Southern Literary Messenger, Volume 24 (Google eBook)

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Jno. R. Thompson, 1857
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Page 420 - Built round with ivy, which the waterfalls Illumining, with sound that never fails, Accompany the noonday nightingales. And all the place is peopled with sweet airs. The light clear element which the isle wears Is heavy with the scent of lemon-flowers, Which floats like mist laden with unseen showers. And falls upon the eyelids like faint sleep; And from the moss violets and jonquils peep, And dart their arrowy odour through the brain, Till you might faint with that delicious pain.
Page 314 - What preacher need moralize on this story ; what words save the simplest are requisite to tell it ? It is too terrible for tears. The thought of such a misery smites me down in submission before the Ruler of kings and men, the Monarch Supreme over empires and republics, the inscrutable Dispenser of life, death, happiness, victory.
Page 174 - On thy fair bosom, silver lake, The wild swan spreads his snowy sail, And round his breast the ripples break, As down he bears before the gale. On thy fair bosom, waveless stream, The dipping paddle echoes far, And flashes in the moonlight gleam, And bright reflects the polar star.
Page 174 - How sweet, at set of sun, to view Thy golden mirror spreading wide, And see the mist of mantling blue Float round the distant mountain's side.
Page 343 - The days of our age are threescore years and ten ; and though men be so strong that they come to fourscore years : yet is their strength then but labour and sorrow; so soon passeth it away, and we are gone.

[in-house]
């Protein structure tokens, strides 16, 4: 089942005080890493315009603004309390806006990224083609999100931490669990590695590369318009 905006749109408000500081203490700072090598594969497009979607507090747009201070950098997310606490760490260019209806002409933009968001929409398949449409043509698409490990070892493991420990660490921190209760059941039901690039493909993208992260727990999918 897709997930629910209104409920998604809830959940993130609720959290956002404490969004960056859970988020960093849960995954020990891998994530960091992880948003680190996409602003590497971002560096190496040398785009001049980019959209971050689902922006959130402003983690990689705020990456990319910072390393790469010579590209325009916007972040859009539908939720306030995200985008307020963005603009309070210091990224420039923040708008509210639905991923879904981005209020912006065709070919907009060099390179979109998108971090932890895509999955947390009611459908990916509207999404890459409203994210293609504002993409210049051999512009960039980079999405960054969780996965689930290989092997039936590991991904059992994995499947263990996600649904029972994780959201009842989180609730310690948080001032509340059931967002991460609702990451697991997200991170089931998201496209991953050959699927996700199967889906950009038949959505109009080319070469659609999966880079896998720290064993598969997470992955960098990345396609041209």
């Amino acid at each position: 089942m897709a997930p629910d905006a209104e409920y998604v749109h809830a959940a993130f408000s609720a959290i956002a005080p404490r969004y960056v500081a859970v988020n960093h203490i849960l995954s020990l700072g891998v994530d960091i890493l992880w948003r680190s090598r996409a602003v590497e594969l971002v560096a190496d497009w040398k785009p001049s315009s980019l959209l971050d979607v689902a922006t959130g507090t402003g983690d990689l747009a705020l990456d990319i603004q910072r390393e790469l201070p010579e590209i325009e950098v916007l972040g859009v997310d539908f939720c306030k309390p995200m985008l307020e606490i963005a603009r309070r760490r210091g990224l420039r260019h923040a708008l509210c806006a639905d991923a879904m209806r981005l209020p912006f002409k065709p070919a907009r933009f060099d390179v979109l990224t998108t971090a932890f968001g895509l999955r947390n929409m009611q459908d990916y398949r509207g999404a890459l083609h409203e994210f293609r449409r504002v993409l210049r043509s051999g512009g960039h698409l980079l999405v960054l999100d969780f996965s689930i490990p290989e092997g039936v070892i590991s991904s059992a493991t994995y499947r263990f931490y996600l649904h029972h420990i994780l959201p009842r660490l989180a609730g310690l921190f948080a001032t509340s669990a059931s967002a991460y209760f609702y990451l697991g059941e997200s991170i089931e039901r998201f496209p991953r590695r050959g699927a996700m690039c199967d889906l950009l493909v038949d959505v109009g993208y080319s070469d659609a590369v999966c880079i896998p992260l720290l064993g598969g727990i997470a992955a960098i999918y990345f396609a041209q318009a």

Page 314 - He was not only sightless : he became utterly deaf. All light/ all reason/ all sound of human voices/ all the pleasures of this world of God/ were taken from him. Some slight lucid moments he had ; in one of which/ the Queen/ desiring to see him/ entered the room/ and found him singing a hymn/ and accompanying himself at the harpsichord.
Page 479 - Helen, thy beauty is to me Like those Nicean barks of yore, That gently, o'er a perfumed sea, The weary, way-worn wanderer bore To his own native shore. On desperate seas long wont to roam, Thy hyacinth hair, thy classic face, Thy Naiad airs have brought me home To the glory that was Greece And the grandeur that was Rome.
Page 475 - When my children were very young, when, as far as I can remember, the oldest was about ten years of age, and the youngest about four, thinking that they knew more than I had yet discovered, in order to make them speak with less timidity, I deemed that if...
Page 475 - Bell) and asked what a child like her most wanted; she answered 'Age and experience.
Page 106 - God hath chosen the foolish things of the world to confound the wise; and God hath chosen the weak things of the world to confound the things which are mighty; and base things of the world, and things which are despised hath God chosen, yea, and things which are not, to bring to nought things that are: that no flesh should glory in his presence.

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